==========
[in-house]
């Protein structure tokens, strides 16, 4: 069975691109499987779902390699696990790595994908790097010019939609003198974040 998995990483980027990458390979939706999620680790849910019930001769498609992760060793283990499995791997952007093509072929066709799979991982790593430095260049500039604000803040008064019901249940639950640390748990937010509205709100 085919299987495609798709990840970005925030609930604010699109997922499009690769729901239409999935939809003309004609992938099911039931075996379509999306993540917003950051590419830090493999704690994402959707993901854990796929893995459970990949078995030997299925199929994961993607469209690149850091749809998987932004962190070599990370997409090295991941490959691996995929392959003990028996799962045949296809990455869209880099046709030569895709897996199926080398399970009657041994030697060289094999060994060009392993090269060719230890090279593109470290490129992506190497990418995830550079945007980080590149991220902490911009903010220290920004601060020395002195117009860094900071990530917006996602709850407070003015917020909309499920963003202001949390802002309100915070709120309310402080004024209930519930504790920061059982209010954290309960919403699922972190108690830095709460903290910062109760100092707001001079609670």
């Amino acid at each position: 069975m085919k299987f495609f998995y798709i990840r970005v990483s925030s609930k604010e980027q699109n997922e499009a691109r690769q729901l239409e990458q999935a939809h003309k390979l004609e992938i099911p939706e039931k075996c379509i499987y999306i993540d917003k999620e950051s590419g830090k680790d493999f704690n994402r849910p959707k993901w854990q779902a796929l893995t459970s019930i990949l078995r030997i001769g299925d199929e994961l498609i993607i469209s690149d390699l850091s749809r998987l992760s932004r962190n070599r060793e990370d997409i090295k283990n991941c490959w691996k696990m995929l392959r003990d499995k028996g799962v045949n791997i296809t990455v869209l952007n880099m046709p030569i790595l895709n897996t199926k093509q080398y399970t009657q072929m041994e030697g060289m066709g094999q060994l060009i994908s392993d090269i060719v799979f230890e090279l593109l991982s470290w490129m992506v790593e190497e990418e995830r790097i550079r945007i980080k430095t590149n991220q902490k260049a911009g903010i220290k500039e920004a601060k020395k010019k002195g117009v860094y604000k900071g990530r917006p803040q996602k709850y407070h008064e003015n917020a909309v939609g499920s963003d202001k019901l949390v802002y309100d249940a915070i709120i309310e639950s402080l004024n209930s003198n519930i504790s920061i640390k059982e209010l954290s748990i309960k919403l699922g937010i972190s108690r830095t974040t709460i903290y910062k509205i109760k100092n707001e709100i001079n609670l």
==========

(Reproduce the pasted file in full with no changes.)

[in-house]
């Protein structure tokens, strides 16, 4: 069975691109499987779902390699696990790595994908790097010019939609003198974040 998995990483980027990458390979939706999620680790849910019930001769498609992760060793283990499995791997952007093509072929066709799979991982790593430095260049500039604000803040008064019901249940639950640390748990937010509205709100 085919299987495609798709990840970005925030609930604010699109997922499009690769729901239409999935939809003309004609992938099911039931075996379509999306993540917003950051590419830090493999704690994402959707993901854990796929893995459970990949078995030997299925199929994961993607469209690149850091749809998987932004962190070599990370997409090295991941490959691996995929392959003990028996799962045949296809990455869209880099046709030569895709897996199926080398399970009657041994030697060289094999060994060009392993090269060719230890090279593109470290490129992506190497990418995830550079945007980080590149991220902490911009903010220290920004601060020395002195117009860094900071990530917006996602709850407070003015917020909309499920963003202001949390802002309100915070709120309310402080004024209930519930504790920061059982209010954290309960919403699922972190108690830095709460903290910062109760100092707001001079609670």
């Amino acid at each position: 069975m085919k299987f495609f998995y798709i990840r970005v990483s925030s609930k604010e980027q699109n997922e499009a691109r690769q729901l239409e990458q999935a939809h003309k390979l004609e992938i099911p939706e039931k075996c379509i499987y999306i993540d917003k999620e950051s590419g830090k680790d493999f704690n994402r849910p959707k993901w854990q779902a796929l893995t459970s019930i990949l078995r030997i001769g299925d199929e994961l498609i993607i469209s690149d390699l850091s749809r998987l992760s932004r962190n070599r060793e990370d997409i090295k283990n991941c490959w691996k696990m995929l392959r003990d499995k028996g799962v045949n791997i296809t990455v869209l952007n880099m046709p030569i790595l895709n897996t199926k093509q080398y399970t009657q072929m041994e030697g060289m066709g094999q060994l060009i994908s392993d090269i060719v799979f230890e090279l593109l991982s470290w490129m992506v790593e190497e990418e995830r790097i550079r945007i980080k430095t590149n991220q902490k260049a911009g903010i220290k500039e920004a601060k020395k010019k002195g117009v860094y604000k900071g990530r917006p803040q996602k709850y407070h008064e003015n917020a909309v939609g499920s963003d202001k019901l949390v802002y309100d249940a915070i709120i309310e639950s402080l004024n209930s003198n519930i504790s920061i640390k059982e209010l954290s748990i309960k919403l699922g937010i972190s108690r830095t974040t709460i903290y910062k509205i109760k100092n707001e709100i001079n609670l």